Let $G$ be an affine algebraic group (let's say over $\mathbb{C}$). If necessary one can assume $G$ to be reductive. Imagine one has $X$ over which $G$ acts freely: moreover, we have a locally closed subvariety $Y$ such that $X=G \cdot Y$.

Moreover, one has a subgroup $H \subseteq G$ such that $H$ stabilizes $Y$. We know also that given any two points $y_1,y_2 \in Y$ and $g \in G$ such that $g y_1=y_2$ we have $g \in H$.

As everything acts freely one can make up two quotient varieties $Y/H$ and $X/G$ with the natural morphism $$f:Y/H \to X/G .$$

The hypotheses imply that $f$ is bijective. Is it also an isomorphism? I'm not assuming anything on normality or smoothness

  • 3
    $\begingroup$ Suppose that $X$ is normal. Then $X/G$ is also normal. Also, $f$ is quasi-finite and birational (because the extension of function fields is separable, and hence of degree one, since we are in char. $0$). Hence by Zariski's main theorem $f$ is an open immersion and hence an isomorphism. $\endgroup$ Oct 4, 2021 at 17:54
  • $\begingroup$ See also mathoverflow.net/questions/264204/… $\endgroup$ Oct 4, 2021 at 18:00
  • $\begingroup$ Unfortunately I don't have any hypothesis on normality or smoothness in the case I'm interested :( $\endgroup$ Oct 4, 2021 at 20:42
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    $\begingroup$ The issue is (I believe this is what afh's answer illustrates) is that the scheme-theoretic intersection of a $G$-orbit in $X$ with $Y$ might be non reduced. $\endgroup$ Oct 6, 2021 at 14:20

1 Answer 1


I don't think that this is true without extra hypotheses like normality of $X$ (if $X$ is normal then it follows as explained by Damian Rossler in the comments). Here is a possible example.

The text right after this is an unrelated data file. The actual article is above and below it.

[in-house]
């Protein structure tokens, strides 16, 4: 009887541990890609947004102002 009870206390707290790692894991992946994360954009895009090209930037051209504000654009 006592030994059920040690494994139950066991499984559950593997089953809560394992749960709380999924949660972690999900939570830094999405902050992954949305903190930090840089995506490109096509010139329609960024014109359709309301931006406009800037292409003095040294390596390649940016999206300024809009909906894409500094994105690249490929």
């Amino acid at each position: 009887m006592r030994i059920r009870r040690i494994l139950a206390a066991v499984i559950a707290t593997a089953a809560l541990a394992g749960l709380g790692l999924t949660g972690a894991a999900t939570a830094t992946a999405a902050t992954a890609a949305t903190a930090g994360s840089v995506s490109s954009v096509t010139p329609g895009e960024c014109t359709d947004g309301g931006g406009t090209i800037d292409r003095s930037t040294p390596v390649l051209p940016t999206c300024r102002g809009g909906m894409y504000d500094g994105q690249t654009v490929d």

We will take $G = GL_2$ and $H=1$ (the latter is just the trivial group). Let $C$ be the cuspidal curve $C = Spec(k[x,y]/(y^2-x^3))$.

Let's take $X = GL_2 \times C$, equipped with the natural action of $GL_2$ by right multiplication on the first factor (this is just the trivial $GL_2$-bundle over $C$).

Inside $GL_2$ we have the additive group $\mathbb{G}_a$ of strictly upper triangular matrices. So we have a closed subvariety $Z = \mathbb{G}_a \times C$ inside $X$. We can write $Z = Spec(k[x,y,t](y^2-x^3))$. Inside $Z$ we can define $Y$ to be the vanishing locus of the polynomial $xt-y$. So we get a closed subvariety $Y \hookrightarrow X$ given by

$$ Y = Spec(k[x,y,t]/(y^2-x^3, xt-y))$$

Notice that $X/GL_2 =C$ and the projection $Y \to C$ onto the second component is the map $Y/H \to X/GL_2$ in this case.

$Y$ is actually isomorphic to $\mathbb{A}^1$, and the projection $Y \to C$ exhibits $Y$ as the normalization of the cuspidal curve $C$. In particular $Y \to C$ is not an isomorphism.

Note that the projection $Y \to C$ is bijective on points, so $Y$ contains exactly one point in each fiber of the $GL_2$-bundle $X \to C$. This implies that $GL_2 \cdot Y = X$ and also that there are no two closed points of $Y$ that belong to the same $GL_2$-orbit. In other words, the hypotheses are satisfied for $Y \hookrightarrow X$ (with $H = 1$) and the map $Y/H \to X/G$ is not an isomorphism.

One can probably do variations of this to get examples with $H$ nontrivial.

  • $\begingroup$ This is a great counterexample ! Thank you! If I can ask you: what was the reason to think of this exact situation? $\endgroup$ Oct 6, 2021 at 14:26
  • $\begingroup$ Hi Tommaso. The normalization of a cusp is an example I knew where you have a bijection of varieties that is not an isomorphism. I tried to reverse engineer the situation so that the final morphism f was that map. $\endgroup$
    – afh
    Oct 6, 2021 at 17:01

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